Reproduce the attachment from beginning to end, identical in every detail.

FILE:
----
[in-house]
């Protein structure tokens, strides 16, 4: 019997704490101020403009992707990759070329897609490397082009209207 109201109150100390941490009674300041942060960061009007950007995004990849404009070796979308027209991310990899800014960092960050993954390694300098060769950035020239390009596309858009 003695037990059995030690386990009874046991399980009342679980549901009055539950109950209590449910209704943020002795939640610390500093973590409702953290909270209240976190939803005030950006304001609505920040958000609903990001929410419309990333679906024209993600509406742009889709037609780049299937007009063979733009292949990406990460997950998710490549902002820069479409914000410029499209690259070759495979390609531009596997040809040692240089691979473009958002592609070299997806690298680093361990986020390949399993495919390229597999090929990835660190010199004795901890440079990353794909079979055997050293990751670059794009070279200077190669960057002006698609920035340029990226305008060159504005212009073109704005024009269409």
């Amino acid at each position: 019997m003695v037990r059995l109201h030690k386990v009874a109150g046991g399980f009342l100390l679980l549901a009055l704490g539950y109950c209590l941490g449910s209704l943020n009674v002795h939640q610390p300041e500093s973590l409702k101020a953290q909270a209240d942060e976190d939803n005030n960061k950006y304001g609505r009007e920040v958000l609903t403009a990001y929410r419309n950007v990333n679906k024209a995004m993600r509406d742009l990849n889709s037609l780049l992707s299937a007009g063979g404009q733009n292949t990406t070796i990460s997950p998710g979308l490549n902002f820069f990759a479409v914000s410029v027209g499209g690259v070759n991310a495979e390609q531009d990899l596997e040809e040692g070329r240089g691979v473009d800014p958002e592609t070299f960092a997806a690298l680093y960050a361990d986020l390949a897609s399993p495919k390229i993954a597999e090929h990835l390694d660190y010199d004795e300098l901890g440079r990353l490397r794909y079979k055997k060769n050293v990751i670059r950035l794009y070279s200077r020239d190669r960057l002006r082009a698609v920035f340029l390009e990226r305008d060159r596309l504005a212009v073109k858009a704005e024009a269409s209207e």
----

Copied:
[in-house]
């Protein structure tokens, strides 16, 4: 019997704490101020403009992707990759070329897609490397082009209207 109201109150100390941490009674300041942060960061009007950007995004990849404009070796979308027209991310990899800014960092960050993954390694300098060769950035020239390009596309858009 003695037990059995030690386990009874046991399980009342679980549901009055539950109950209590449910209704943020002795939640610390500093973590409702953290909270209240976190939803005030950006304001609505920040958000609903990001929410419309990333679906024209993600509406742009889709037609780049299937007009063979733009292949990406990460997950998710490549902002820069479409914000410029499209690259070759495979390609531009596997040809040692240089691979473009958002592609070299997806690298680093361990986020390949399993495919390229597999090929990835660190010199004795901890440079990353794909079979055997050293990751670059794009070279200077190669960057002006698609920035340029990226305008060159504005212009073109704005024009269409």
């Amino acid at each position: 019997m003695v037990r059995l109201h030690k386990v009874a109150g046991g399980f009342l100390l679980l549901a009055l704490g539950y109950c209590l941490g449910s209704l943020n009674v002795h939640q610390p300041e500093s973590l409702k101020a953290q909270a209240d942060e976190d939803n005030n960061k950006y304001g609505r009007e920040v958000l609903t403009a990001y929410r419309n950007v990333n679906k024209a995004m993600r509406d742009l990849n889709s037609l780049l992707s299937a007009g063979g404009q733009n292949t990406t070796i990460s997950p998710g979308l490549n902002f820069f990759a479409v914000s410029v027209g499209g690259v070759n991310a495979e390609q531009d990899l596997e040809e040692g070329r240089g691979v473009d800014p958002e592609t070299f960092a997806a690298l680093y960050a361990d986020l390949a897609s399993p495919k390229i993954a597999e090929h990835l390694d660190y010199d004795e300098l901890g440079r990353l490397r794909y079979k055997k060769n050293v990751i670059r950035l794009y070279s200077r020239d190669r960057l002006r082009a698609v920035f340029l390009e990226r305008d060159r596309l504005a212009v073109k858009a704005e024009a269409s209207e």